The final 15 or so miles plunge downhill on a busy dual-carriageway…and my nerves came back. Descending. Busy roads. Not my bag. However there were signs everywhere about the cyclists and all the cars, without exception, gave us plenty of space as they bombed past us. Literally…the cars took the left lane, the cyclists had the entire right lane. I cannot complain at all. What shook me the most was the speed with which my fellow cyclists were flying down the mountain. I know I need to speed up and grow a pair, but people…you could die that fast!!!! Our final challenge was a tunnel but cars had been slowed down to 25mph (there was roadworks) and we cyclists went through as a bunch and it felt very safe.
The last eight miles went on forever with a couple of nasty little inclines for tired legs but literally before we knew it, the Husband and I were cruising jubilantly back into the Hard Rock Hotel and under the archway. We had done it. I was seriously chuffed…and got a bit weepy again.
The after-ride event was excellent. Food (mexican), pay-for beer/wine/smoothies. We got a medal too, which always rocks my world. We’d done the ride in 5 1/2 hours, at an average of 13.2mph which was much faster than I’d expected, even though it’s clearly nothing to write home about. It was a good day.
Reflections on my ride
- As I said, I was very nervous going into this ride – I literally had to chant Pinterest clichés about ‘life starting at the end of my comfort zone’. I have NO idea why I was so worried both before and during the ride. I’ve cycled my whole life, I cycled 1200 miles through Europe, I am never anxious during training rides by myself, I LOVE riding my bike. But somehow these organised rides make me tense and anxious. No idea why.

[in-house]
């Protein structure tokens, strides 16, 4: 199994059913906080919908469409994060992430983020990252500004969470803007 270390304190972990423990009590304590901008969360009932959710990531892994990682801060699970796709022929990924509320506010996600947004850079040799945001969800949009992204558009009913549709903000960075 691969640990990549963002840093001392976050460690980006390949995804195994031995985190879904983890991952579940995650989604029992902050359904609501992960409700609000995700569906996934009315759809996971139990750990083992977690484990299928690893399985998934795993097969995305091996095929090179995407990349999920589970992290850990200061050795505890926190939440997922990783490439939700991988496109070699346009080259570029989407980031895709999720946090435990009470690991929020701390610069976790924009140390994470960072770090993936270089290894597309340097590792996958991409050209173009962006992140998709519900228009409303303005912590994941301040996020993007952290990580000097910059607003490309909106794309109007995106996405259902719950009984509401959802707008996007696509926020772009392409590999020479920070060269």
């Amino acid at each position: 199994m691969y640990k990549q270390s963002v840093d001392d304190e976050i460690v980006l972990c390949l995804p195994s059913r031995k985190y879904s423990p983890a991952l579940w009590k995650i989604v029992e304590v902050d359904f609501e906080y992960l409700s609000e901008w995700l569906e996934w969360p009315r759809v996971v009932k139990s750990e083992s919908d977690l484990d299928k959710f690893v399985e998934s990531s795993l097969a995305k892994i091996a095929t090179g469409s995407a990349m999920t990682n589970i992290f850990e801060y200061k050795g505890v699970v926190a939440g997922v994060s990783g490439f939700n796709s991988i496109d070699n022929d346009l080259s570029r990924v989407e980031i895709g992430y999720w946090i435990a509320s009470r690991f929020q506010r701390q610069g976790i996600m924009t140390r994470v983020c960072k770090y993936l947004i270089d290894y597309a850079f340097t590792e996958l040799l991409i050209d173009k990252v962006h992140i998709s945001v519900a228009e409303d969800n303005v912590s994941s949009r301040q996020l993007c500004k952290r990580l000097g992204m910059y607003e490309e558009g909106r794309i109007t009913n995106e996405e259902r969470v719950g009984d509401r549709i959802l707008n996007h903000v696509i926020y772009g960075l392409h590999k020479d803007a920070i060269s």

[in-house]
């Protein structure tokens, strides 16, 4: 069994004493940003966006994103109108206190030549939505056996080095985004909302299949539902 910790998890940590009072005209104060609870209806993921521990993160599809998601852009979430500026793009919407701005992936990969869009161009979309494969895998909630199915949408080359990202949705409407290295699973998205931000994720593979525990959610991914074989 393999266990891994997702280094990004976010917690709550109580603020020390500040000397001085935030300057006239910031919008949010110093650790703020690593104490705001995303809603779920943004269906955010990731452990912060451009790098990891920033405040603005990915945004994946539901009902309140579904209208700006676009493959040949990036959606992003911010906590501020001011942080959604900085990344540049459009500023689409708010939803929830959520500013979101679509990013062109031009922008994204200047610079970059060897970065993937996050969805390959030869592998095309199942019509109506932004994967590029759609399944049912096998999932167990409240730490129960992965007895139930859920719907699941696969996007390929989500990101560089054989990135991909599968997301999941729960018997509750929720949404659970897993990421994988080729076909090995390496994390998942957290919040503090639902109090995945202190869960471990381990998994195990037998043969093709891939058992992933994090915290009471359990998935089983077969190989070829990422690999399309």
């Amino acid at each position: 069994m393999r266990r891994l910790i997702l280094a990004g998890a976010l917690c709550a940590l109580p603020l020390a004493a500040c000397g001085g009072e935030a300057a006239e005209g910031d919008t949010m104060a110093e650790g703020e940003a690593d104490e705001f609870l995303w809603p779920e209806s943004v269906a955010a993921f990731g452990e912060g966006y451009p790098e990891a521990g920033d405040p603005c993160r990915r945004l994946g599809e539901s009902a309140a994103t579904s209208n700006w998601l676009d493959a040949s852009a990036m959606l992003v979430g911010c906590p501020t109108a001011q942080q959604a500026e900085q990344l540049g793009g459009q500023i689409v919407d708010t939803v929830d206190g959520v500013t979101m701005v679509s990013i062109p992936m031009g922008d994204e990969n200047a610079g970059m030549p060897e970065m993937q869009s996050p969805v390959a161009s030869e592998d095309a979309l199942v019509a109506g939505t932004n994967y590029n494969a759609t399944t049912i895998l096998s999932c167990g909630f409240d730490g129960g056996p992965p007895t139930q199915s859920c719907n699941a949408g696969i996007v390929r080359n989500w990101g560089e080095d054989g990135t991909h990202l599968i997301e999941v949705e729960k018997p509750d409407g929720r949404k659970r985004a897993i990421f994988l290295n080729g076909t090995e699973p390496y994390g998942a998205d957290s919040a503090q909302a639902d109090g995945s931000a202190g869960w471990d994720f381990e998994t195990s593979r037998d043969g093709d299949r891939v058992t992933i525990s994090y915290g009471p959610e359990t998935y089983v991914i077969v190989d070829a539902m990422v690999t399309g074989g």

- I did have legit concerns about the ride – not enough training, hills, altitude. In the end, none of those were problematic. The hills are not bad at all, the altitude didn’t affect me noticeably and my running fitness stood me in good stead for the cycling.
- What seemed to worry me beyond those things were heavy traffic and lots of cyclists flitting around me. Once both car traffic and my fellow cyclists evened out, I was pretty solid.
- Descending has never been my strong point but I am now cautious to the point of ridiculousness. If I sped up even a little, I’d knock minutes off my average mph. I really need to work on this but to be honest…finishing safely to get home to my little man is my overwhelming priority.
Reflections on the event
As I said earlier, anyone can easily do this ride without paying for the privilege. There are little towns all along the west and north shore for eating/drinking etc although the east shore has no such places, so be aware. Having said that, I’m really glad we joined the event.
- Each rest-stop had a mechanic and one of them saved my day. I’m really grateful.
- A the first (two?) aid stations, you got the chance to send layers back in a Drop Bag, so I could have worn more clothes and left them there. There was no guarantee that the bags would be there when you got back so we chose not to (as we had a plane to catch). I saw plenty of drop bags when we got home, so I think this is an excellent idea for cyclists not pressed for time.
- Each rest-stop was very well stocked with fruit, carbs, drinks, hydration options. Even though the lunchtime sandwich was poor, there were so many other excellent options that I was not hungry. I carried 3 cliff bars and 4 gels ‘just in case’ and I brought them all home with me.
- There was a motorbike on the course for bike support. I felt reassured seeing it.
- There was a medical tent at most (all?) of the aid stations. As a girl with a heart condition riding a bike up a mountain at altitude, I was really grateful. (No issues at all, by the way).
- My fellow riders were, on the whole, very friendly and very courteous. Most passed carefully with an ‘on the left’. Some were less polite but generally, they were a nice bunch and we chatted to very nice people at the end.
- We got a medal. I like medals. The T-shirt was less attractive (not a women-specific fit) but I did like the water bottle and my son instantly commandeered the headband. Everyone likes loot.
Overall, the event was very well organised and I can only speak highly of it. Thanks to all the organisers and volunteers – we had a great time.
And now, I must learn to descend!!